updated 1/9/2007 1:02:32 PM ET 2007-01-09T18:02:32

Presidential candidates from both parties are urging the Senate to set up an independent office to probe ethical questions involving fellow senators. That could be a tough sell.

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There is some "institutional resistance," said Sen. Barack Obama, D-Ill., a potential candidate who has long championed the notion of an independent office of public integrity that would take over some of the self-policing duties of the Senate ethics committee.

"A lot of members are concerned about the use of an independent commission as a political club to beat them over the head," Obama said at a news conference Monday as debate on ethics legislation opened.

A possible rival in 2008, Sen. John McCain, R-Ariz., is also pressing to amend the ethics bill, the first legislation Democrats are taking up in their new majority role, to include the office of public integrity.

The ethics legislation, based on a bill that stalled in the last Congress, would ban gifts and travel paid for by lobbyists, slow the movement of former senators to lobbying jobs, require lobbyists to provide more information on their activities and oblige senators to be more open about their special projects, or earmarks. The Senate is expected to spend up to two weeks on the legislation.

The House passed a rules package last week with tough bans on receiving gifts and travel from lobbyists and their employers and banning the use of corporate jets.

Obama and McCain argue that, after the lobbying and ethics scandals that contributed to the Republican defeat in the 2006 midterm elections, the Senate must create an independent office to ensure voters it is serious about enforcing its own ethics rules.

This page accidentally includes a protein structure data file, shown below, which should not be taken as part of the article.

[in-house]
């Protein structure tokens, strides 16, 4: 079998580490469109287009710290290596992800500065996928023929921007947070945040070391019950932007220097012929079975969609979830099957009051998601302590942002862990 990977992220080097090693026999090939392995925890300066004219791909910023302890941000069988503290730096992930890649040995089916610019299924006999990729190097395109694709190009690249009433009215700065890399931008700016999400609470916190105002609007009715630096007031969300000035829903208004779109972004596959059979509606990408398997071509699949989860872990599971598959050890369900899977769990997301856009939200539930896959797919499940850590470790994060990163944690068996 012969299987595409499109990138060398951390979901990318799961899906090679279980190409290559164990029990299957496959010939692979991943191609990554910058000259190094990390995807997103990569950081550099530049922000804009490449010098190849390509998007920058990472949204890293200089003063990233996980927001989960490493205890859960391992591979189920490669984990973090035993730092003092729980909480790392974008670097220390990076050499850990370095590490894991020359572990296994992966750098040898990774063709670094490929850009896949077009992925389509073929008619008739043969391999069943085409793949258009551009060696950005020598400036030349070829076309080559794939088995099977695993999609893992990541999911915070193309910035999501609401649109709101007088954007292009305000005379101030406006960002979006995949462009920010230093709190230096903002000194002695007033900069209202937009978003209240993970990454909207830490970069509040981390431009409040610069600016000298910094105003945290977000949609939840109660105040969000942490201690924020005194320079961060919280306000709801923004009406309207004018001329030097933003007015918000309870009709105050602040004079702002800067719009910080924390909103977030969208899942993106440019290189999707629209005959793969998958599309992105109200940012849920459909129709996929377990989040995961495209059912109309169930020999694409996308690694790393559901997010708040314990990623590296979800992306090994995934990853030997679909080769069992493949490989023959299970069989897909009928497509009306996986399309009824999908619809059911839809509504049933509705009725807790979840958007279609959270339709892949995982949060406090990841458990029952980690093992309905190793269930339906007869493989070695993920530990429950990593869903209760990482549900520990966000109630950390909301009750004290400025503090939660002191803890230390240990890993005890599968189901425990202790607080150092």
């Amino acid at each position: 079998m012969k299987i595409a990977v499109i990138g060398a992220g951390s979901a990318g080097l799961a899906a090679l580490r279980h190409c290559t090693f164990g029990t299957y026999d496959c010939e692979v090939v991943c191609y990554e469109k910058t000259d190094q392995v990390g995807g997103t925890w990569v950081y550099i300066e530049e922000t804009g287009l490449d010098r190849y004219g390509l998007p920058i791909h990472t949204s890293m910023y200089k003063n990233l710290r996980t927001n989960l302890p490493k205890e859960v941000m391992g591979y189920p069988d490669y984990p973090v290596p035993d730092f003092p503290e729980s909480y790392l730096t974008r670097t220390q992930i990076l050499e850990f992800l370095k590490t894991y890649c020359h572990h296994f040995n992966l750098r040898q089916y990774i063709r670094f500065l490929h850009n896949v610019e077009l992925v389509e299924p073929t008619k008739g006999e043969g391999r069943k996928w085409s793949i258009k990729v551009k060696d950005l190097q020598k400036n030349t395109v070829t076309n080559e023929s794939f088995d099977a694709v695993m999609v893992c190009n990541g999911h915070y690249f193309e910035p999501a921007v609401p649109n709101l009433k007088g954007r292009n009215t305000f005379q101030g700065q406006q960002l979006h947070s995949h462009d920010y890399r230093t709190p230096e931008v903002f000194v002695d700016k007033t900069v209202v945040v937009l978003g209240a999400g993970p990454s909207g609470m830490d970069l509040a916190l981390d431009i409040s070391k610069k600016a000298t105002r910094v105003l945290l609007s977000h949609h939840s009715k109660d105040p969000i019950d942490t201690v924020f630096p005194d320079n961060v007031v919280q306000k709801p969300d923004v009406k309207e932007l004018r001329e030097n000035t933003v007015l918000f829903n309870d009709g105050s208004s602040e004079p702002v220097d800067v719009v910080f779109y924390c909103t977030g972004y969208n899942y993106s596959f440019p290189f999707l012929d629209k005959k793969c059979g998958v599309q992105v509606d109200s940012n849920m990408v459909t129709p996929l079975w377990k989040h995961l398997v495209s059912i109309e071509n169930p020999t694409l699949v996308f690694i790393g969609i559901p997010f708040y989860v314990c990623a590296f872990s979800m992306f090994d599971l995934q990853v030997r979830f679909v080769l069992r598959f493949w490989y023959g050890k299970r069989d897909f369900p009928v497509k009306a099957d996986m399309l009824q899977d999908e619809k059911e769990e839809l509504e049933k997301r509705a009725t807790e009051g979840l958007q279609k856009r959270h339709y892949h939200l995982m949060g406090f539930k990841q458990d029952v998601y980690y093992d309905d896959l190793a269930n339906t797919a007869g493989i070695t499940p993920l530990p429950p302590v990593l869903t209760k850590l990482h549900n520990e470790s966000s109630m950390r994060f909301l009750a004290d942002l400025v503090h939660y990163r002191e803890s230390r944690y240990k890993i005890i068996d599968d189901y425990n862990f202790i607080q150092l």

'Ethics process in the Senate works very well'
But Sen. Pat Roberts, R-Kan., a member of the six-senator ethics panel, said the nonpartisan group has done its job, and the new office would simply add another step to the ethics process. He added that the office of public integrity was "in danger of becoming a backboard for political tennis balls" with each side filing partisan charges against the other.

"Our ethics process in the Senate works very well," said Sen. Mark Pryor, D-Ark., another ethics committee member. "We have not broken down like the House has."

The House ethics committee, torn by partisan wrangling, was dormant for about 16 months until May of last year. It did carry out an extensive investigation of disgraced former Rep. Mark Foley, R-Fla., last fall.

Senate Majority Leader Harry Reid, D-Nev., in an interview with Nevada reporters Monday, said that as a former ethics committee member he believed an outside body should be considered only after extensive hearings. "I think it would be a gross error in judgment for the Senate just to leap in and do something without holding any hearings," he said.

Election and ethics
Last year, led by ethics committee members, the Senate rejected a proposal for an office of public integrity by an 11-5 vote in the Homeland Security and Governmental Affairs Committee and then by 67-30 on the Senate floor.

Asked how that result might change this year, Obama pointed to eight Democratic freshmen that also attended the news conference. "We've got a whole bunch of freshmen and I also think the election changed the dynamics," he said.

The independent office proposal that Obama and Sen. Russ Feingold, D-Wis., will likely offer as an amendment is identical to the idea being put forward by McCain, Sen. Joseph Lieberman, I-Conn., and Sen. Susan Collins, R-Maine, in separate ethics legislation.

It would create an independent congressional agency that would audit financial disclosure and lobbying reports and investigate alleged ethics violations. It could refer cases of possible violations to federal and state authorities. It would report to the House and Senate ethics committees, which would retain the authority to determine violations and penalties against members.

Feingold said they also would push for changes to move the Senate closer to the House, which last week effectively barred lawmakers from traveling by corporate jets. "It is one of these things that really sticks in the craw" of voters, he said. "It also has a corrupting influence."

Reid said his office was working on various measures to expand the gift and travel ban to include companies that hire lobbyists, stop lawmakers from sneaking provisions into legislation at the last minute and strengthening the definition of what constitutes an earmark.

"This is just a start," he said of the bill he and Senate Republican leader Mitch McConnell, R-Ky., introduced on the Senate floor. "We're going to improve this bill."

Copyright 2007 The Associated Press. All rights reserved. This material may not be published, broadcast, rewritten or redistributed.


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